A collage test of Verena’s collection.



(Atelier Chardon Savard, Paris)

“My personal space is so sumptuously furnished. If you could only see it, there is such a plethora, and everything is in disorder... Everything moves.” (Dorothea Tanning)

It is from this kind of dimension that the Monster family was born. Monsters from the grandmother through to the last-born, created by repeating the representation of different parts of the human body, moving in a surreal space in which borders disappear and genders reverse.

Can the most bizarre enormity be made real?

Isolating one element of the body.

Repeating that element.

Deflecting it toward an ornamental or humorous function.

Camille took inspiration from Renaissance painters such as Lucas Cranach the Elder (Adam and Eve) and Rosso Fiorentino (Pietà, facing page).

Sketches for the photoshoot.



(University of Wales, Newport)

I began by studying the movement of natural structures and, in particular, a bud unfurling into an extravagant rose. I also wanted to experiment with translating my inspirations directly into textile forms and then into designs. Throughout the design process, I attempted to represent the beauty of nature and to translate its ugly, weird elements into beautiful forms.

My sister was studying to be a surgeon at this time, and I began to consider the one thing our work has in common: stitching. I learned how to do a surgical stitch and quickly fell in love with the idea of using this slightly vulgar concept for delicate surface detail—again, creating beauty from ugliness.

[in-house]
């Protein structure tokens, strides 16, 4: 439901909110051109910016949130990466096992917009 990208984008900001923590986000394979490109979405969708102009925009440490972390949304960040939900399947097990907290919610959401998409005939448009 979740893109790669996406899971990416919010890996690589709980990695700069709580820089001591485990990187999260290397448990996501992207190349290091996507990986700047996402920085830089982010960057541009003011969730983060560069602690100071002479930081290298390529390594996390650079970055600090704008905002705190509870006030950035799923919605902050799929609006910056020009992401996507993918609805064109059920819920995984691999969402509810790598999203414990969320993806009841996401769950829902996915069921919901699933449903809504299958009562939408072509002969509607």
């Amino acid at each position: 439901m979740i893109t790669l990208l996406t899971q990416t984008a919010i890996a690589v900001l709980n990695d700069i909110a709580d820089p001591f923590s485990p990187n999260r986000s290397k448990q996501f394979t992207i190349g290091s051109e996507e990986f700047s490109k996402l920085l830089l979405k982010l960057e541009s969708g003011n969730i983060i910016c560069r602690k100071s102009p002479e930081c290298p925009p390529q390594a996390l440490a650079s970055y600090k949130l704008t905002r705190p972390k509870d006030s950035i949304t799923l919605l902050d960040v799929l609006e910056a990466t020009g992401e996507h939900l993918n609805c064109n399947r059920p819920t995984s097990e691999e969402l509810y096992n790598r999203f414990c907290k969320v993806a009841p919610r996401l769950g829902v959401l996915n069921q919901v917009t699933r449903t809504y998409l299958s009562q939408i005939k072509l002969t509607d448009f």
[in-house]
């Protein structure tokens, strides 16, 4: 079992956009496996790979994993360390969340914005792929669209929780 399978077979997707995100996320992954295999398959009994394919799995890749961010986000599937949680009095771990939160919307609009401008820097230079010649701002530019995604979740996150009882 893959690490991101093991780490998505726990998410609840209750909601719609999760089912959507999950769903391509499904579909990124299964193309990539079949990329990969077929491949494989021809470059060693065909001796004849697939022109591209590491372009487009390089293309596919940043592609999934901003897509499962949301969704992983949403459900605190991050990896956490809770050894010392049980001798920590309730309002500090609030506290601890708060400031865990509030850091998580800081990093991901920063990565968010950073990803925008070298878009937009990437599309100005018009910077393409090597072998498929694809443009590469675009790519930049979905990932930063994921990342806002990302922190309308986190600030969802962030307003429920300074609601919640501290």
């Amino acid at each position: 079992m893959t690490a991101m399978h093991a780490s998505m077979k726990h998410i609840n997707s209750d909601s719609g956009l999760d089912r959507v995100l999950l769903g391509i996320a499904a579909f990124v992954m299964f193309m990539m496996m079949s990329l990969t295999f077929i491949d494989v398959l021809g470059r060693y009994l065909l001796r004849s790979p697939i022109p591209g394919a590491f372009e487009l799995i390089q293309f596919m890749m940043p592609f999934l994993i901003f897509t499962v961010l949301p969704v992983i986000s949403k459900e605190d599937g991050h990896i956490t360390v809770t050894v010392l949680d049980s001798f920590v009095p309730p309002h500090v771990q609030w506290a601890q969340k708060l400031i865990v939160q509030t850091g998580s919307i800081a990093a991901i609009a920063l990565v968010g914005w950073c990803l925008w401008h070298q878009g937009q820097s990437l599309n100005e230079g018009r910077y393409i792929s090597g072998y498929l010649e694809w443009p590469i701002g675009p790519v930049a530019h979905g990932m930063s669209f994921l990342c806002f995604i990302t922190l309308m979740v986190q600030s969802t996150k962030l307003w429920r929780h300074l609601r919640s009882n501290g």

I also spent a long time looking at insects and shells; their structures, layers, and stripy patterns. Returning to a focus on “the beautiful,” I compiled images of orchids, and was inspired by one in particular, the “Dutchman’s Pipe”— its skeletal structure, vivid lime and claret exterior, and contrasting purple and white spotted interior, and the way its ornate twisting flesh hangs down. I chose silk organza, silk chiffon, and fine wire to replicate this.

During the design process, I drew many extravagant creations, more wearable art than fashion. However, these were eventually scaled back into a final collection that was both wearable and representative of my theme and inspiration.

Claire’s creative research encompassed work by Swedish designer Sandra Backlund and Indian designer Manish Arora, among others. It also included inspiration from photos and drawings of flowers and in particular, roses.



(Parsons The New School for Design, New York)

Inspired by the Mexican holiday Día de los Muertos (Day of the Dead), this collection embodies the celebration of one’s life. Día de los Muertos is about appreciating the story of your lost loved ones. Taking this idea, I inserted details throughout the entire collection that trigger memories from my past and have shaped me as a person—from paper masks my father made for me as a child to an outfit that harks back to a Halloween costume I used to love. In the end, this vision was an ode to my family, while giving a glimpse not only into my past but also my future.

The name of Sean’s collection, “Cabezas Illuminadas,” is Spanish for “illuminated heads” and thus refers not only to his surname, but also the jack-o’-lanterns and bright masks worn at Halloween.